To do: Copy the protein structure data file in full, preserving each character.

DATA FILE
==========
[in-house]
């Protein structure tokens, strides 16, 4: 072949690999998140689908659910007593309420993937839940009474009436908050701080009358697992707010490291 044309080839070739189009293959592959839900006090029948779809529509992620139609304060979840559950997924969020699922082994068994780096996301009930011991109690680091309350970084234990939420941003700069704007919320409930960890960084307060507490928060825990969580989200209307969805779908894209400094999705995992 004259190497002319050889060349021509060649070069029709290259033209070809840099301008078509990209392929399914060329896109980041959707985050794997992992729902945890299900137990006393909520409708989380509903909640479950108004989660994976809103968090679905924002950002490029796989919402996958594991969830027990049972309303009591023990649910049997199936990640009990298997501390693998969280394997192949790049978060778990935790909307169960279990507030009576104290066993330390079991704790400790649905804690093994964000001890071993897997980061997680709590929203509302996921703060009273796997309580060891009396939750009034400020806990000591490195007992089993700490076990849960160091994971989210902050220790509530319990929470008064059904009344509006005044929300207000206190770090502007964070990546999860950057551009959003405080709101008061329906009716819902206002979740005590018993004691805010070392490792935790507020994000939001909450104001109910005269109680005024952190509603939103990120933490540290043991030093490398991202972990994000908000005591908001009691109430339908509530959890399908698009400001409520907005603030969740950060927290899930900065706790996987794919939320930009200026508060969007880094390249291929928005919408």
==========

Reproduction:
[in-house]
């Protein structure tokens, strides 16, 4: 072949690999998140689908659910007593309420993937839940009474009436908050701080009358697992707010490291 044309080839070739189009293959592959839900006090029948779809529509992620139609304060979840559950997924969020699922082994068994780096996301009930011991109690680091309350970084234990939420941003700069704007919320409930960890960084307060507490928060825990969580989200209307969805779908894209400094999705995992 004259190497002319050889060349021509060649070069029709290259033209070809840099301008078509990209392929399914060329896109980041959707985050794997992992729902945890299900137990006393909520409708989380509903909640479950108004989660994976809103968090679905924002950002490029796989919402996958594991969830027990049972309303009591023990649910049997199936990640009990298997501390693998969280394997192949790049978060778990935790909307169960279990507030009576104290066993330390079991704790400790649905804690093994964000001890071993897997980061997680709590929203509302996921703060009273796997309580060891009396939750009034400020806990000591490195007992089993700490076990849960160091994971989210902050220790509530319990929470008064059904009344509006005044929300207000206190770090502007964070990546999860950057551009959003405080709101008061329906009716819902206002979740005590018993004691805010070392490792935790507020994000939001909450104001109910005269109680005024952190509603939103990120933490540290043991030093490398991202972990994000908000005591908001009691109430339908509530959890399908698009400001409520907005603030969740950060927290899930900065706790996987794919939320930009200026508060969007880094390249291929928005919408």